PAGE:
Chapter 8: civil History.
As early as 1654, some of the inhabitants upon the south side of the River commenced a movement, which resulted, seven years afterwards, in an order of the General Court, that all who resided more than four miles from the meeting-house should “be freed from contributing towards the ministry on the north side the river,” so long “as the south side the river shall maintain an able ministry.” 1 This was not wholly satisfactory, and a petition for more extensive privileges was presented to the General Court, Oct. 18, 1672, but action thereon was postponed until the next session, May 7, 1673, at which time this record is found: “In answer to the petition of Mr. Edward Jackson and John Jackson in behalf of the inhabitants of Cambridge Village, on the south side of Charles River, this Court doth judge meet to grant the inhabitants of the said village annually to elect one constable and three selectmen, dwelling among themselves, to order their prudential affairs of the inhabitants there according to law, only continuing a part of Cambridge in paying country and county rates, as also town rates so far as refers to the grammar school and bridge, and also pay their proportion of the charges of the deputies of Cambridge, and this to be an issue to the controversy between Cambridge and them.” 2 But the people were not content to be a precinct. Accordingly at the session of the General Court, commencing May 8, 1678, a petition was presented for incorporation as a town:—
The historian of Newton says this petition “was no doubt drawn up by Mr. Edward Jackson, senior.” He adds a list of “Freemen in the Village who did not sign this petition,” 4 namely:—
At the time appointed, a long protest was presented by the Selectmen of Cambridge, a part of which was printed in Jackson's “History of Newton,” pp. 53-60. Notwithstanding its length, it is here inserted in full, on account of the historical facts mentioned in it, and the picture it presents of the general condition of affairs:— Thomas Wiswall. Dea. Samuel Hyde. John Woodward. Henry Segar. Thomas Park, junr. Daniel Bacon. John Spring. Daniel McCoy. John Park. Samuel Hyde, Son of Jona. James Prentice, junr. In answer to the petition of the inhabitants of Cambridge Village, on the south side of the river, the Court judgeth it meet to grant them a hearing of the case mentioned on the first Tuesday of the next session in October, and all parties concerned are ordered to have timely notice.Mass. Col. Rec., v. 188, 189.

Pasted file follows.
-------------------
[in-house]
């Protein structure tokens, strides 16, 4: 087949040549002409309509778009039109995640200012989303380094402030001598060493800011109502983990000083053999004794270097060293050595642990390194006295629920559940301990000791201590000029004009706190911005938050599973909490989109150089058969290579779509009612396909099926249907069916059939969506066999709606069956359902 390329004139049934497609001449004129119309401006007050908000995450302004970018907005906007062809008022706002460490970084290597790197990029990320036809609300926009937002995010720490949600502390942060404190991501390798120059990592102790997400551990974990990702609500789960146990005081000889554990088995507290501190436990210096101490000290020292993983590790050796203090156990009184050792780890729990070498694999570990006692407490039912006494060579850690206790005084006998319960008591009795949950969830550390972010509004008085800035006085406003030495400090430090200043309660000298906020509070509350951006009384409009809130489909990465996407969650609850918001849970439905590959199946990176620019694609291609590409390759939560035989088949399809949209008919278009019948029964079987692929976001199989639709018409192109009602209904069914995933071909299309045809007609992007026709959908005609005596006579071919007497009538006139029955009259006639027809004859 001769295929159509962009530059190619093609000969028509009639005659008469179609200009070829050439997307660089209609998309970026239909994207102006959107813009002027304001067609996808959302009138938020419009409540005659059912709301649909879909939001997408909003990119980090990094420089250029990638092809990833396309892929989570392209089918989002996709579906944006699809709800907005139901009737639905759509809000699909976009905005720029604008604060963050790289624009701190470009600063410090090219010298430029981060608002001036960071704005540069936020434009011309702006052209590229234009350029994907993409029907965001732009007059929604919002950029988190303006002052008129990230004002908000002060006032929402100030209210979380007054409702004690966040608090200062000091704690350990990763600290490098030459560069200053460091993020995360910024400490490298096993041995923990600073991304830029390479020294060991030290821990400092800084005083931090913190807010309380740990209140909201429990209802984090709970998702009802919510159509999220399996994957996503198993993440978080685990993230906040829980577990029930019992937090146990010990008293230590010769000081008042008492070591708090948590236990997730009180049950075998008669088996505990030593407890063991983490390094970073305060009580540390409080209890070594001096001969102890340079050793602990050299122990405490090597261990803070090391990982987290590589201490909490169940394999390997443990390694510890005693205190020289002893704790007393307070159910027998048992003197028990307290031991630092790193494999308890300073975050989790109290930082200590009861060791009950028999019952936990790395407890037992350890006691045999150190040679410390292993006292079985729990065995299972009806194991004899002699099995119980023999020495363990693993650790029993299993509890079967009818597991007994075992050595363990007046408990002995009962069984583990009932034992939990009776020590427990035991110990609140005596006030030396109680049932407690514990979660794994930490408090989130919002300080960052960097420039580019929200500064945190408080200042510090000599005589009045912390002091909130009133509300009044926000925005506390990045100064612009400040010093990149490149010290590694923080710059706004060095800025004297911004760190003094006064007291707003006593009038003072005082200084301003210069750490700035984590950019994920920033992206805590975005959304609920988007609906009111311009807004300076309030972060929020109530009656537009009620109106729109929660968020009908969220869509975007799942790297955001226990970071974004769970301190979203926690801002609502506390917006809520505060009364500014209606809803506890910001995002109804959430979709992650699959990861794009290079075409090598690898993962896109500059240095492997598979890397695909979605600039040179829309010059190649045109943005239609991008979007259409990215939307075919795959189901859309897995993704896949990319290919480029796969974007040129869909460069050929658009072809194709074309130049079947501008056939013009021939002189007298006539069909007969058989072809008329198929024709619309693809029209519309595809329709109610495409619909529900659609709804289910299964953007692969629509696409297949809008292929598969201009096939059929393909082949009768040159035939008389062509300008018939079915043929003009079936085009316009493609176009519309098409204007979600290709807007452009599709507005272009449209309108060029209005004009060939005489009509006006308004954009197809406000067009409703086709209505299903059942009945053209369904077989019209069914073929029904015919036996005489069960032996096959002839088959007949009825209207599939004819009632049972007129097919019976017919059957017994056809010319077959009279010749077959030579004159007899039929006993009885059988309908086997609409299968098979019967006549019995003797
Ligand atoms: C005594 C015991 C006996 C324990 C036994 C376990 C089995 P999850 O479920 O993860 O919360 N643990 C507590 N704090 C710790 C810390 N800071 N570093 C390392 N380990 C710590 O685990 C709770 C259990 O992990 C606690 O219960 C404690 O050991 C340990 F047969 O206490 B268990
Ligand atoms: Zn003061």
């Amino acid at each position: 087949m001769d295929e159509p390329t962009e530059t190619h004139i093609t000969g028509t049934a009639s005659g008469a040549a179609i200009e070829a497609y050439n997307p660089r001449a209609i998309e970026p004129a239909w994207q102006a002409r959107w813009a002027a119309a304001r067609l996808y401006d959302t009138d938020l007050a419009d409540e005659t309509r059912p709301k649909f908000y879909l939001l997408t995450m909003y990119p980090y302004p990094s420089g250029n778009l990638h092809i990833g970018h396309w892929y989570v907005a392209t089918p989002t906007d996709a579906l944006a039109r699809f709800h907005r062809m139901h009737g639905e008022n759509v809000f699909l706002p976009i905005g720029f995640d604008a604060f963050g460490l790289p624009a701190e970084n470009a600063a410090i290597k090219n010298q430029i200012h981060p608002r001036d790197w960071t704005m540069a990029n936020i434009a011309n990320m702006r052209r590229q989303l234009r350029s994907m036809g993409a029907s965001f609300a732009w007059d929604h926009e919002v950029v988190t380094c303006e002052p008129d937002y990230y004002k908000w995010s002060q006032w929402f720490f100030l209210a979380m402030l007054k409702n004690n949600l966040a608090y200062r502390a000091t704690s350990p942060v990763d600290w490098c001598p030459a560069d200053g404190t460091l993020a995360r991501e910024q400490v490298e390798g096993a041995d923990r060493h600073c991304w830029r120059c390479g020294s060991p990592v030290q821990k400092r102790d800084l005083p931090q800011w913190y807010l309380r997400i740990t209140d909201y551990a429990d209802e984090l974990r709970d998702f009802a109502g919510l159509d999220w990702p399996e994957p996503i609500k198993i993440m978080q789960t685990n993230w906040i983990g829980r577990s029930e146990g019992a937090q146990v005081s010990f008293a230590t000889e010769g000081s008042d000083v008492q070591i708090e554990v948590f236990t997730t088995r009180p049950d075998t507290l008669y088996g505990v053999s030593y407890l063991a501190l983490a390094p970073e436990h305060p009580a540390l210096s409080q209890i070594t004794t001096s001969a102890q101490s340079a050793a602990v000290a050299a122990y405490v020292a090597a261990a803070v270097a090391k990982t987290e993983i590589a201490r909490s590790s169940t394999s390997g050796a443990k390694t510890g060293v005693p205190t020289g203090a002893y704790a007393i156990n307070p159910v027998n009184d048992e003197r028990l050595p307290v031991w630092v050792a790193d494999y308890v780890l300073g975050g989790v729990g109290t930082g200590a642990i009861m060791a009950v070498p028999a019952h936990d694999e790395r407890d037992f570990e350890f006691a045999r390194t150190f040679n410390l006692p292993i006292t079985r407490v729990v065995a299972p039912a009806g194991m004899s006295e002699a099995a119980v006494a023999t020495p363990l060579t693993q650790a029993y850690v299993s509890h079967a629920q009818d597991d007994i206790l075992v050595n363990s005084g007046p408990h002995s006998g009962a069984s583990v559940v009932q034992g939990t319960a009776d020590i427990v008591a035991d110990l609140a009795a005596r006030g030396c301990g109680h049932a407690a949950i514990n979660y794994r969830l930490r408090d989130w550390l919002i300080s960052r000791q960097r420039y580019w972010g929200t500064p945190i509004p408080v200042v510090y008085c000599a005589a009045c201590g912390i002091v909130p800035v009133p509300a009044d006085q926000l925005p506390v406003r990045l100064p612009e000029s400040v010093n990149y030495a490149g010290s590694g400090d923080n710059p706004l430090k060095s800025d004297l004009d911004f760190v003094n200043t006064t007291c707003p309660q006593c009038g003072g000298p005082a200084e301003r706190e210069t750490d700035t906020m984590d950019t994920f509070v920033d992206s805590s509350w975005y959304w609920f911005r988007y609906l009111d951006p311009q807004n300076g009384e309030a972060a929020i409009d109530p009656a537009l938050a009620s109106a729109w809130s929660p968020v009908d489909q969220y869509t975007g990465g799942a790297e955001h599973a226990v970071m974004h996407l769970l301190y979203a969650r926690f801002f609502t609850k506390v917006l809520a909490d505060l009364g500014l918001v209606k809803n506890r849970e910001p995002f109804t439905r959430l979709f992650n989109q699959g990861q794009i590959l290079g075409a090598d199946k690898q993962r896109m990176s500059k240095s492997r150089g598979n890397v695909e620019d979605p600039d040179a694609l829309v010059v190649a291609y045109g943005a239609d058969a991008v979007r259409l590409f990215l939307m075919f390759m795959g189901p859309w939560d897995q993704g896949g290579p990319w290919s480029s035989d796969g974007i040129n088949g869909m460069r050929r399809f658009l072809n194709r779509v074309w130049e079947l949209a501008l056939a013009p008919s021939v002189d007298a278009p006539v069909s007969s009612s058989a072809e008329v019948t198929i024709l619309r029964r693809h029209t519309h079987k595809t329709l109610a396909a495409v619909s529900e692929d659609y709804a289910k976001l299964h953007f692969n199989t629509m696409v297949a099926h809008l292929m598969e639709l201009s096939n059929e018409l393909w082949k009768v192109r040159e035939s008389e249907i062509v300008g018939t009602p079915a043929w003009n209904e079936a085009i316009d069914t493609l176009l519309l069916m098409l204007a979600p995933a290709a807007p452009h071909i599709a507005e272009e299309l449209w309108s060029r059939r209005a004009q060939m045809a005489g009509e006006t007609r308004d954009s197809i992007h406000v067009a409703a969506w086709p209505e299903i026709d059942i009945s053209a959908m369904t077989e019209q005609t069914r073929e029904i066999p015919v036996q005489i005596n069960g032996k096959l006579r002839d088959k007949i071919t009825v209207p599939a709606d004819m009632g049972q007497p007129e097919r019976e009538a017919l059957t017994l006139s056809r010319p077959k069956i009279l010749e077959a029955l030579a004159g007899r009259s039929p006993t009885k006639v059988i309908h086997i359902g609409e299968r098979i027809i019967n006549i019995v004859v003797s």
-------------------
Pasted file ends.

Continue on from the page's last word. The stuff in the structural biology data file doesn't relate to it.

In Jackson's “History of Newton,” it is stated that “the result was that the Court granted the prayer of the petition, and Cambridge Village was set off from Cambridge, and made an independent township. The doings of the Court in this case are missing, and have not as yet been found, and therefore we do not know the precise conditions upon which the separation took place. But the Town record is quite sufficient to establish the fact of separation. The very first entry upon the new Town Book records the doings of the first Town-meeting, held ‘27, 6, 1679, by virtue of an order of the General Court,’ at which meeting the first board of Selectmen were duly elected, namely, Captain Thomas Prentice, John Ward, and James Trowbridge; and Thomas Greenwood was chosen Constable.” 10 “1691. December 8. ‘In answer to the petition of the inhabitants of Cambridge Village, lying on the south side of Charles River, sometimes called New Cambridge, being granted to be a township, praying that a name may be given to said town, it is ordered, that it be henceforth called New Town.’ This order of the General Court, for a name only, has been mistaken by historians for the incorporation of the town, whereas the petitioners had been an independent town for twelve years. The child was born on the 27th August, 1679, but was not duly christened until the 8th of December, 1691.” 11 It is evident that the township was incorporated before Dec. 8, 1691 (or rather Dec. 18; the session of the Court commenced Dec. 8, but the order granting a name was adopted ten days later). This order plainly enough recognizes the village as already a distinct “township.” Moreover, in 1689, when a General Court assembled after Andros was deposed and imprisoned,  Ensign John Ward appeared as a Deputy from New Cambridge, and was admitted to a seat, apparently without objection. So far, Mr. Jackson has a good case. But other facts of public notoriety would justify grave doubts whether the town was incorporated so early as 1679. It is a very suspicious circumstance, scarcely reconcilable with such an early date of incorporation, that for the seven years following 1679, until the charter government was overturned in 1686, the Village, or New Cambridge, never assumed, as a town distinct from Cambridge, to send a Deputy to the General Court; but did not miss representation a single year for half a century after the government was established under the new charter. People as tenacious of their rights as the inhabitants of the Village manifestly were, both before and after incorporation, would not be likely to let the newly-acquired right of representation lie dormant for seven years, during a period of intense political excitement. The election of a Constable and three Selectmen in 1679 by no means furnishes countervailing proof of incorporation; for this is precisely what the inhabitants were authorized to do by the order passed May 7, 1673, which was never understood to confer full town privileges, and which, for aught that appears to the contrary, was the order mentioned in the Town Record dated 27. 6. 1679.12 But the evidence in the case is not wholly of this negative character. One of the documents published by Mr. Jackson13 indicates with some distinctness a different day (Jan. 11, 1687-8) as the true date of incorporation into a distinct town:—